I hate this question when I’m already irritated, but having been asked, it acts to slow me down and zoom me out, from which vantage point I can choose a new approach; or maybe the same one, if it still suits me. First comes the noticing – only then are we conscious enough to make what we can fairly call a choice.
We are making choices constantly. To begin with, we chose a human birth custom-designed to present us with the proper sequence of subsequent choices. Sights and sounds, names and form interact in an intricately staged play (I prefer the word lila) of which we are writer, director, props, 5th Business & star.
We create great dramas to which suffering is inherent.
Is it not true that at times we don’t even bother to audition for the role we were literally born to play? Or at times, overact our roles as extras and then shrink from the spotlight? Or the opposite, thrive unnoticed until ready for our raucous solo debut?
Everyone comes out of nowhere.
~ ~ ~
It is a constant balancing act to identify and perform our proper roles. One of the primary ways this struggle takes shape for me concerns how to share my writing.
I used to keep it all to myself, thinking a) it was not worthwhile, and b) that I risked being seen as egotistical if I engaged in any self-promotion — and my ego could not have that.
Then it dawned on me that keeping it to myself was just as much a symptom of ego as giving it out, because that falsely presumes it’s mine to begin with.
So I began giving it away everywhere, only to encounter devastating indifference, since the people I pushed it on had not necessarily requested anything to read or contemplate.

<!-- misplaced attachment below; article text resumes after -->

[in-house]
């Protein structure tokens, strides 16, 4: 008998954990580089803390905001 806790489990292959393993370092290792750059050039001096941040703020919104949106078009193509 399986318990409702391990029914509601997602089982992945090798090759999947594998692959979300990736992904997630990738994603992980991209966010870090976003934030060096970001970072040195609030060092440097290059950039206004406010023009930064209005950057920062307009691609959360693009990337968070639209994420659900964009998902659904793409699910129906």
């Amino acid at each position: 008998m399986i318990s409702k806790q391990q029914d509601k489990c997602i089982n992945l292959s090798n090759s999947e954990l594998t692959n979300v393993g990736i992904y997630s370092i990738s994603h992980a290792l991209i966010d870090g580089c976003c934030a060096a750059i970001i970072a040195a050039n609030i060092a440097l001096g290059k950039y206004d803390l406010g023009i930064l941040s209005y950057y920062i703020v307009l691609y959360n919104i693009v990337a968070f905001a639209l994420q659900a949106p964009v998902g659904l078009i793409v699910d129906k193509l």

Lately, I have learned to enjoy elephant for its flexible level of formality, but more for the fact that it makes my pages available while in no way imposing them on anyone. Once sought, they are simple to find, but it’s the initial intention that I’m after.
(Note: this is a horrendous attitude in terms of promotion and publicity. No wonder no one clicks…)
I am going to write, that much is sure; whether anyone reads or not has nothing to do with me, is after-the-fact. I hope people are drawn to it, and get something from it, because I feel it is a significant part of my service in this birth, and we all want our contributions to be appreciated.
Ego wants appreciation.
Non-acting Atman does what must be done through me, then rests.
As it is, I insist on nothing and can only give suggestions, point to the path as I see it, and maybe at best explain the way I understand certain semiotic constructions. That said, I’ve probably posted too many spontaneous poems on the Facebook entity; long, frivolous poems that lack polish. Oh well. We all start somewhere.
“I am a little pencil in the hand of a writing God, composing a love-note to humanity.”
Born on planet Earth, David Telfer McConaghay has since wandered across its surface in search of something which, when found, kindly insists that he continue searching. His immediate family lives in Minneapolis, MN, though he also feels at home in Washington D.C.; Grass Valley, CA; Bogotá, Colombia; and now, almost Boulder, CO. He completed his B.A. in English & Creative Writing at The George Washington University in 2008. Experiences at the Sivananda Ashram Yoga Farm are the primary source of any yogic inspiration David aka Sri Nivasa may express. He plays on Facebook HERE and can be followed on Twitter HERE